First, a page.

So that's actually what I have to say about the idea of what we are playing around with right now about the BGP remote next hop. It's a work in progress. I think it has some potential of you know doing some real good work, you know, going forward for innovative network technologies as sufficient. One of the key elements here I think is that it is transitive, and it doesn't really need the support for on all the routers which running BGP on the whole Internet. So it's incrementally deployable and if you have like a bug support, if you bug doesn't ?? you don't use it but you still forward the capability onwards. As a ships in the night mechanism here. It is address family agnostic. What you can do this this case, it can be also for example, be integrated in the RPKI database, so that you know, if, for example, if you certify a certain route, then in that case you can actually say this route would for example be certified to also have only this particular kind of remote next hops attached to it. So that is future work, you know, things we are looking into how to actually enable this functionality as such.

It can use the existing fast convergence technology what we have in IP networking right now. And so that is actually what I have to say as such.

So any questions or any reflections or...

AUDIENCE SPEAKER: Alex Morris, haven't you just reinvented LISP.

Not really, because LISP actually makes usage of a central database. The other thing what is happening there is that LISP is paced upon a pull model and this is a push model. With a pull model everything is in the database and then the nodes uses LISP request the information from that particular database in this case the information is already available at the edges. So it's a big difference complete difference.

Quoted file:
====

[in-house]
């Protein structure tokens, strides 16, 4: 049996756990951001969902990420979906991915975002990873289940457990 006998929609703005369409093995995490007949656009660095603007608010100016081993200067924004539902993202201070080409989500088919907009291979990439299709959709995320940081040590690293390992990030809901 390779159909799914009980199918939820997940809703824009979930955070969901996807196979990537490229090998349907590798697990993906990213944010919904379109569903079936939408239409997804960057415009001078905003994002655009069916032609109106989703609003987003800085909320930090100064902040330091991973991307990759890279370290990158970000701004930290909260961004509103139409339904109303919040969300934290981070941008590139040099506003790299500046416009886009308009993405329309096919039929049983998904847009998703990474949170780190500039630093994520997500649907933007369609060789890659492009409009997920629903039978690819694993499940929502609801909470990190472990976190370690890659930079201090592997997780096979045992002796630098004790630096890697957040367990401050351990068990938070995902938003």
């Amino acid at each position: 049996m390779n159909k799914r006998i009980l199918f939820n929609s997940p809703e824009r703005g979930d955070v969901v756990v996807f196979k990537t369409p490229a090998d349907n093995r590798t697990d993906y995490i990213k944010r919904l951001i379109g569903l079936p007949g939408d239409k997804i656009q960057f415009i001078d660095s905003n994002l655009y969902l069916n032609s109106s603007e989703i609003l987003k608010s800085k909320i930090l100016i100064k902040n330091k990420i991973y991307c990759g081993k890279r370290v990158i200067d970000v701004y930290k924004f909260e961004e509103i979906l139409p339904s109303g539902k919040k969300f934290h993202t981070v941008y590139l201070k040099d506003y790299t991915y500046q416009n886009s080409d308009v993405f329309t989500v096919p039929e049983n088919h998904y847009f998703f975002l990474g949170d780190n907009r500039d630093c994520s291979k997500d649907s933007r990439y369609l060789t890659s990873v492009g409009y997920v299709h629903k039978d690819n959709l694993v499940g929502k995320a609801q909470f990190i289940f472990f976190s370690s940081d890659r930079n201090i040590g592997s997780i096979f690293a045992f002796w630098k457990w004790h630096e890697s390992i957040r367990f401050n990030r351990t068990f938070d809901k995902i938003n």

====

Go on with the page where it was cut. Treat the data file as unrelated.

AUDIENCE SPEAKER: Randy Bush, IIJ. Clearly you don't know me very well. This essentially allows the signalling path to be non congruent with the data path. And every time I have done that, I have gotten bitten in the ass. It's hard to debug and hard to really understand once it gets very rich. So, there is a real trade?off here and it's a little dangerous.

AUDIENCE SPEAKER: David Freedman from Claranet. This is an individual submission by yourself, where I believe you are the only author on the draft, is that correct?

GUNTER VAN DE VELDE: Randy is another one.

DAVID FREEDMAN: I think the real question I have is has this been designed with any constraints from potential implementation in mind?

GUNTER VAN DE VELDE: So, one of the elements actually within the draft itself is the use cases as such, so, we have a few of them and we are still trying to spin them out in some sort of a way. There is ?? so one of the later use cases we are looking into it data centre environment where you have mobility of VMs, where this thing can be used in the VXLAN environment. The work itself is, it's not very thick on that one, it's ?? that is a work in progress, stuff we have to put moreings attention into.